Reducing Barriers to Transfer for Community College Students

By Jonathan M. Turk

May 1, 2017

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By Jonathan Turk

Community colleges are among the most democratic institutions in the United States. Each year, these colleges ensure millions of students, many of whom are first-generation, low-income, or racial/ethnic minorities, have access to the keys of upward mobility: a postsecondary education. And while access to a high-quality and affordable college education is essential, access means little if students are unable to meet their educational goals once they arrive. This fact has helped shift the higher education public policy agenda toward one increasingly focused on completion.

But what does completion mean for such a diverse student population? For some it means earning an associate or bachelor’s degree. But for others, it means completing a certificate, a couple of courses, or transferring from a two-year to a four-year institution. For many students, completion is a combination of many of these goals. And while colleges and universities have made great strides to improve access, more work is needed in order to improve completion rates for increasingly diverse study body. With this mind and in partnership with our colleagues at Hobsons, ACE’s Center for Policy Research and Strategy (CPRS) is releasing a series of three research briefs focused on community college student outcomes.

In the first brief published last week, Improving the Odds: An Empirical Look at the Factors That Influence Upward Transfer, my co-author and I explore upward transfer—the movement from a community college to a four-year institution—for students who matriculate soon after high school. While it is true that post-traditional students make up the majority of community college enrollees, we chose to focus on the direct from high school subpopulation for two reasons.

First, with more and more states implementing or considering free community college plans as both a way to increase sub-baccalaureate and baccalaureate attainment for graduating high school seniors, more research is needed to better identify and eliminate the barriers to completion for this population of students. Second, the rich and robust data available through the Education Longitudinal Study of 2002 (ELS) allowed for an in-depth look into the relationships between high school academic and institutional characteristics, as well as college enrollment and demographic factors on upward transfer rates.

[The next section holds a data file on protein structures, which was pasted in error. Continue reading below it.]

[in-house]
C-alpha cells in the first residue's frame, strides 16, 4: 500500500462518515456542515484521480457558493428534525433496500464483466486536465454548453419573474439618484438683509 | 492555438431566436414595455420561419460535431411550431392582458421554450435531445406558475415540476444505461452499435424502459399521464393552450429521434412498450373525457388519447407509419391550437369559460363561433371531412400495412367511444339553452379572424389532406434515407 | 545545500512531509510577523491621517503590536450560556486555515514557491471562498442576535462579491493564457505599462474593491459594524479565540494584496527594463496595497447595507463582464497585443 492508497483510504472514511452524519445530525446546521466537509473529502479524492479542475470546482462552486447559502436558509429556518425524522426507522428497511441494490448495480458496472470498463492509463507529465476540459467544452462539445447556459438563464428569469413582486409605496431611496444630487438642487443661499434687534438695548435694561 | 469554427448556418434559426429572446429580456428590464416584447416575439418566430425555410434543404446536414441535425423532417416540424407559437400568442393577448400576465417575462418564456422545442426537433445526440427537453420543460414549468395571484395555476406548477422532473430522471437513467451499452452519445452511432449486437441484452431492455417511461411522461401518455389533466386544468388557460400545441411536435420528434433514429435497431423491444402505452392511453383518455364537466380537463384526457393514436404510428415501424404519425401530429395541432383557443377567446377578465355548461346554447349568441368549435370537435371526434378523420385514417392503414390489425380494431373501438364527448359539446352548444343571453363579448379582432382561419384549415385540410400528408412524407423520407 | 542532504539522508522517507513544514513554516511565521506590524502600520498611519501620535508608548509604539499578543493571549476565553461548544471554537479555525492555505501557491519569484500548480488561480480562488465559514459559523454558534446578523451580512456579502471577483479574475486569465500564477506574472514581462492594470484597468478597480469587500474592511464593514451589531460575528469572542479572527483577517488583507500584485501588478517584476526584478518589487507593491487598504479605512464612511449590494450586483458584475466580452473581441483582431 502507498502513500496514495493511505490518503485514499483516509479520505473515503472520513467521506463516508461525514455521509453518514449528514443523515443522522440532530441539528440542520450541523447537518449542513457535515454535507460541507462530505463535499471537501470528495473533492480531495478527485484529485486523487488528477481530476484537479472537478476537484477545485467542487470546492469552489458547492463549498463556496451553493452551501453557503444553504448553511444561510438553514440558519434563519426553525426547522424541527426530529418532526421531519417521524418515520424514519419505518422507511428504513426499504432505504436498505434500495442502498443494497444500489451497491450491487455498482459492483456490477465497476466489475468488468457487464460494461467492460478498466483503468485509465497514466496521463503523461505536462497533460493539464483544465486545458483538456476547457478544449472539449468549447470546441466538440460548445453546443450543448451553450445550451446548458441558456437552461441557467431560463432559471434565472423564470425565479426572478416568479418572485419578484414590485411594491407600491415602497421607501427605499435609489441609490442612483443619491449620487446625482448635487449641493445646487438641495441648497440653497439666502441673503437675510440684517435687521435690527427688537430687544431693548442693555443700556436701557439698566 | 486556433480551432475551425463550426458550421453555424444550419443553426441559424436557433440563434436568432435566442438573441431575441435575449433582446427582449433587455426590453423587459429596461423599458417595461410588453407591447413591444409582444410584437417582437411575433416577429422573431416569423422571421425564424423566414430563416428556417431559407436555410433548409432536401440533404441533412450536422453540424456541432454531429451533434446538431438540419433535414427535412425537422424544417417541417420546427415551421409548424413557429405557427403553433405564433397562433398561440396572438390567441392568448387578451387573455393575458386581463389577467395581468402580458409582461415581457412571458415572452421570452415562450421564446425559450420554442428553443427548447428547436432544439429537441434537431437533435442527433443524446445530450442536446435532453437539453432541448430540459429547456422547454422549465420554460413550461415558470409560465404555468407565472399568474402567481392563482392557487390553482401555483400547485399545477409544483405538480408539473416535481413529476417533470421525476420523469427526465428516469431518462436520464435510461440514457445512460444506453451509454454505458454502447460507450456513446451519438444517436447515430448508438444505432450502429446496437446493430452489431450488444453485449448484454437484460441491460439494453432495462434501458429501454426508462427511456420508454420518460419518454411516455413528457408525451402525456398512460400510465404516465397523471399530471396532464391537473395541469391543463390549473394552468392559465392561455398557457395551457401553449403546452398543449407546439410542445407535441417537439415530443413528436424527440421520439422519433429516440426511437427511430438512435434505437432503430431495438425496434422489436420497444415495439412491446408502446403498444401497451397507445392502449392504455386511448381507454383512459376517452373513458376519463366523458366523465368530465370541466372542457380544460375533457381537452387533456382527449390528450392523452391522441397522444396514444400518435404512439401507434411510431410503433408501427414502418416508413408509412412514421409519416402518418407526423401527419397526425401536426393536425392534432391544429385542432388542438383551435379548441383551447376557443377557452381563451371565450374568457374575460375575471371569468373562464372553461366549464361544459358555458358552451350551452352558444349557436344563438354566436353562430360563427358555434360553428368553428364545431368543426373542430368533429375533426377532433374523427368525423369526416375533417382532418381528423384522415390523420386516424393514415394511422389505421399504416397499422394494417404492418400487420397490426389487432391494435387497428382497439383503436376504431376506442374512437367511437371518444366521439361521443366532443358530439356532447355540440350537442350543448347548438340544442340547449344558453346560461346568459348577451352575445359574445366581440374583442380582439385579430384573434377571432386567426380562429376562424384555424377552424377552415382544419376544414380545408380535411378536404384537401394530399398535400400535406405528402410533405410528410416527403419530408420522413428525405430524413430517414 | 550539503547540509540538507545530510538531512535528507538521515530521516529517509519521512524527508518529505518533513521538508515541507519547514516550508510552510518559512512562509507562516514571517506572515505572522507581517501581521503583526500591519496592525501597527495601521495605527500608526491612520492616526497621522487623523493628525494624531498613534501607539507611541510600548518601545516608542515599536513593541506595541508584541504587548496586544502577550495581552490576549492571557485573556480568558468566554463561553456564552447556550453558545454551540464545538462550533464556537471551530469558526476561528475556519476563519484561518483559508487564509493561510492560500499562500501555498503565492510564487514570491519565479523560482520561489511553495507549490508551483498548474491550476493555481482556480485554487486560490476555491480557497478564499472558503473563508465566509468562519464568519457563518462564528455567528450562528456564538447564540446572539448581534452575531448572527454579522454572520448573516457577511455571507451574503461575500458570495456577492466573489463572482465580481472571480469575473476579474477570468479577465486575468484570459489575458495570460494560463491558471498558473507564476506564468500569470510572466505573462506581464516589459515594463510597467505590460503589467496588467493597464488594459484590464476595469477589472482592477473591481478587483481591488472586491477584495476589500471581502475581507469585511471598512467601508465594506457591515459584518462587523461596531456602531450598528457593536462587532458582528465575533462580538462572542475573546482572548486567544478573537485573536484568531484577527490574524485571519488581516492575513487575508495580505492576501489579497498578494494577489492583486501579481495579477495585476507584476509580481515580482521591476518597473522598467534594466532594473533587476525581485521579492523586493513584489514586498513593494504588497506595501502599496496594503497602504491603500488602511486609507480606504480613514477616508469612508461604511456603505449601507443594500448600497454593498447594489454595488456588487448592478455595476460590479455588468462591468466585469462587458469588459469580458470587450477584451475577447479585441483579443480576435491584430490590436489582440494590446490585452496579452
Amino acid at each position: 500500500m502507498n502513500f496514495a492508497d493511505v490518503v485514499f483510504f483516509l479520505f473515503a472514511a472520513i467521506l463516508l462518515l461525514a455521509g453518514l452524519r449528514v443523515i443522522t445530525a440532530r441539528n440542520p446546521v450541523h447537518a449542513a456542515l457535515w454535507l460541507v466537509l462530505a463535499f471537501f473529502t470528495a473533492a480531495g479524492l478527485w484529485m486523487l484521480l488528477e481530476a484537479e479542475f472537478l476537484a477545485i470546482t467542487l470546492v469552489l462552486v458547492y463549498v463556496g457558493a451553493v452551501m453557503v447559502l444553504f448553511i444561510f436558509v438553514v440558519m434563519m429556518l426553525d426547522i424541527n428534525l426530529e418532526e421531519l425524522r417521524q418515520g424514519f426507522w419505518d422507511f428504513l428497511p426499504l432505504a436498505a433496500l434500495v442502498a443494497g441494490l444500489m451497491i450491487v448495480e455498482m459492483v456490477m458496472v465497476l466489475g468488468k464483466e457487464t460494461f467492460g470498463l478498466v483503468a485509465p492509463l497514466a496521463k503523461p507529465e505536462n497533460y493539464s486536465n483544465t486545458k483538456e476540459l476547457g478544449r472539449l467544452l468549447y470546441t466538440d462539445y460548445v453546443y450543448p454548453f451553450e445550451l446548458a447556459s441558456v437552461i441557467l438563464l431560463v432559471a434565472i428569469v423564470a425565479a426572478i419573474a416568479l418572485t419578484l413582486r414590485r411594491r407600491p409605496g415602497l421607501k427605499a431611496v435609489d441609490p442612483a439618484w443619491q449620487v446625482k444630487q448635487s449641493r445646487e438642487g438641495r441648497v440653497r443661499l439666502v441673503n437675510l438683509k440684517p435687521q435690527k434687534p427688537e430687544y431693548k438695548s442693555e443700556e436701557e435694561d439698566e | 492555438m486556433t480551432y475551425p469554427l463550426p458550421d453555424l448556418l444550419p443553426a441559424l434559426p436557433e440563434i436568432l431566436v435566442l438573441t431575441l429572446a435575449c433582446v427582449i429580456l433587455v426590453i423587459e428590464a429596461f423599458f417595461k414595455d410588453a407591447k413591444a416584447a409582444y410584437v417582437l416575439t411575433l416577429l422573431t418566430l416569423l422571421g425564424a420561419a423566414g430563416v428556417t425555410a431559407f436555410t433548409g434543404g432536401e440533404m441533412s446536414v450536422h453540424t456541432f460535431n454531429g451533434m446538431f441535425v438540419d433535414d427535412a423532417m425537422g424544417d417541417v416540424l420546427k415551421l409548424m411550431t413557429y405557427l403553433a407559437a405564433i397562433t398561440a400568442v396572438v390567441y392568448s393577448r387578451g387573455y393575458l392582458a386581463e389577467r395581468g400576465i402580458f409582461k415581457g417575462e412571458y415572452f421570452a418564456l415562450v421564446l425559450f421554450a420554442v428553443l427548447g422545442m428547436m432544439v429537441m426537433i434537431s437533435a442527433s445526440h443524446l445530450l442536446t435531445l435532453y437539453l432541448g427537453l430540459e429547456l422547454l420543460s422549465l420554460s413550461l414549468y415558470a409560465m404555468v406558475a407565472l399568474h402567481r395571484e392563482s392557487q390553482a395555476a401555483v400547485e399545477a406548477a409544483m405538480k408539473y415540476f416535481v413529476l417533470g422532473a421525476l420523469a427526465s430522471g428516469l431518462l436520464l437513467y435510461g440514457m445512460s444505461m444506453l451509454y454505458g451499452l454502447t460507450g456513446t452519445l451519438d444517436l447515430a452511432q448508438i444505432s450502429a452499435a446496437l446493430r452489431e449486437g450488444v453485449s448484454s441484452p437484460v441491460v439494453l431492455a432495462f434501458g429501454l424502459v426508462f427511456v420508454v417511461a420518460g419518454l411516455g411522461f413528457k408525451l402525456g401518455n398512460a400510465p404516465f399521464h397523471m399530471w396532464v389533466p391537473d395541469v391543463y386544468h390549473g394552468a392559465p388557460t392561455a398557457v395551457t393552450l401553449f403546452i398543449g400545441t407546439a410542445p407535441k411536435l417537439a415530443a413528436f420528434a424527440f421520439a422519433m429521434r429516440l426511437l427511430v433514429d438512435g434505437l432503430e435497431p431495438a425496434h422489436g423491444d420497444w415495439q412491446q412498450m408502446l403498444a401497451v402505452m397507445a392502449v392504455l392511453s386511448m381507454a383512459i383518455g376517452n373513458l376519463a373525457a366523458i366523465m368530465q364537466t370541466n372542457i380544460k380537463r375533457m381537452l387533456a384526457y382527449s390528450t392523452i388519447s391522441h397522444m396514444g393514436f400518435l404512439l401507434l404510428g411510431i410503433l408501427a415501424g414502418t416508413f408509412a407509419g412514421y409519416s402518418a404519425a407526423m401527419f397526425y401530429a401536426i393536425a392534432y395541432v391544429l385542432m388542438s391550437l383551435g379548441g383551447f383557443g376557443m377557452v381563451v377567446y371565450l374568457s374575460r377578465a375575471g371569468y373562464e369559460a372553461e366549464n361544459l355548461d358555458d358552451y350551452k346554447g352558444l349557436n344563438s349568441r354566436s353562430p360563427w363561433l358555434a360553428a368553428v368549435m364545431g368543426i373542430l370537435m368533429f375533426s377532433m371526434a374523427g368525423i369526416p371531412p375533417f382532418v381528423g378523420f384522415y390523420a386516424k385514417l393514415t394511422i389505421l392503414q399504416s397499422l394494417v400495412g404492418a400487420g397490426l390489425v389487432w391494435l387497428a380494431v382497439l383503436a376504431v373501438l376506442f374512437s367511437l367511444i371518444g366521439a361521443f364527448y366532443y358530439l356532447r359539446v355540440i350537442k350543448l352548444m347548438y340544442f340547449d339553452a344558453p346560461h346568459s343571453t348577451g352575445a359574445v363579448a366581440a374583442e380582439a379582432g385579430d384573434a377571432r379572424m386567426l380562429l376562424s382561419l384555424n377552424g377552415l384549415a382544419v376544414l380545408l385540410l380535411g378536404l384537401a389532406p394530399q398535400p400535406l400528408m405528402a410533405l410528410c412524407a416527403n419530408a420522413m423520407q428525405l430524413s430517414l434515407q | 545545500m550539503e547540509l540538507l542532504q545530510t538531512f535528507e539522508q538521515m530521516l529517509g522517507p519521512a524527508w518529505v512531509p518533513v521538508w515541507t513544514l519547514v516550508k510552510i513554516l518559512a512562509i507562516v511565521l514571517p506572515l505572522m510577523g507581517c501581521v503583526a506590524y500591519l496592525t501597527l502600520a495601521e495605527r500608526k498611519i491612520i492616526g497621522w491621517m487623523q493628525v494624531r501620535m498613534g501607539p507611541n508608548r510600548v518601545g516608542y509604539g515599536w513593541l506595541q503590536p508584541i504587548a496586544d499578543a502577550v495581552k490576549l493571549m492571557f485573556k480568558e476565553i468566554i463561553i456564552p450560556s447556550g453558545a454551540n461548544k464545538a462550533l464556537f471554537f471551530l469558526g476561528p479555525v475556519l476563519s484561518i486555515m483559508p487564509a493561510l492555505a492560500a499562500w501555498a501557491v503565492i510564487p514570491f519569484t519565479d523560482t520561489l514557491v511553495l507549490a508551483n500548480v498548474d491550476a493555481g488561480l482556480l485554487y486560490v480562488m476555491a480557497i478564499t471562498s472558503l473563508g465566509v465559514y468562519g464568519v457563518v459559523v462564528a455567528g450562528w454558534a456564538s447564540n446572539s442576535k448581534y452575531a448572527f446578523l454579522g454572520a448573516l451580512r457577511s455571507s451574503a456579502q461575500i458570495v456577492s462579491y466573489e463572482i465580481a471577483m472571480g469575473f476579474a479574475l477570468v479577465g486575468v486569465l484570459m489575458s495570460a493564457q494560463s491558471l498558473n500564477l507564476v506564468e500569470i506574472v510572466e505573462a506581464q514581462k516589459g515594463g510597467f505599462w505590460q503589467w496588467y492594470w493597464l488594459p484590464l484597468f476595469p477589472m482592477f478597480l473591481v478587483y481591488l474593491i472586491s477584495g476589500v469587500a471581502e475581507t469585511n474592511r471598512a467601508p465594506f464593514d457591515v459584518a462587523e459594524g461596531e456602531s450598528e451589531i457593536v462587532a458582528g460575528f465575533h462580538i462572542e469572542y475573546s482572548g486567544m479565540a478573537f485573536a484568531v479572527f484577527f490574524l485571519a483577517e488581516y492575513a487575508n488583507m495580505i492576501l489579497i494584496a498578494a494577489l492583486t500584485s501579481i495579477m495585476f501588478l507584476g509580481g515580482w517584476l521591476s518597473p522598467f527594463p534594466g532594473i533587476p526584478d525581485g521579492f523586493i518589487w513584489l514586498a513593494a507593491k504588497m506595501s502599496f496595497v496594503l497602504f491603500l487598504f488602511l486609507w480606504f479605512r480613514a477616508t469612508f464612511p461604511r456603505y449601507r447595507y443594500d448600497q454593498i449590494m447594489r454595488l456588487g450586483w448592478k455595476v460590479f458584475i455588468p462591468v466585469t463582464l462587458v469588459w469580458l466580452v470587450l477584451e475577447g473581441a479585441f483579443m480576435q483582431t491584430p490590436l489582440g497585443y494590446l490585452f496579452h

Applying a multilevel logistic regression model to the question of what factors influence upward transfer led us to a number of important findings. Here are some of the most interesting results (to take a look at the full set of findings, download the paper here):

  1. Students who participated in dual-enrollment courses, on average were two-and-a-half times more likely to transfer to a four-year institution than students who did not.
  2. Taking AP/IB courses significantly increased the odds of upward transfer.
  3. Students who waited longer than three months after high school to enroll in community college saw their odds of transferring reduced by 43 percent.
  4. Claiming a major while enrolled in community college increased the odds of upward transfer by 53 percent.
  5. Participation in extracurricular activities while enrolled at community college more than doubled the odds that a student would go on to transfer to a four-year institution.

These findings show that that decisions students and their families make while still in high school and when they first enroll in community college make a big difference on their chances of transferring on to a four-year college or university. They also suggest a number of actionable steps educators and policymakers can take to improve upward transfer rates. Based on our findings and drawing from a strong and growing body of research on community college student success, we outlined five key strategies to improve upward transfer rates: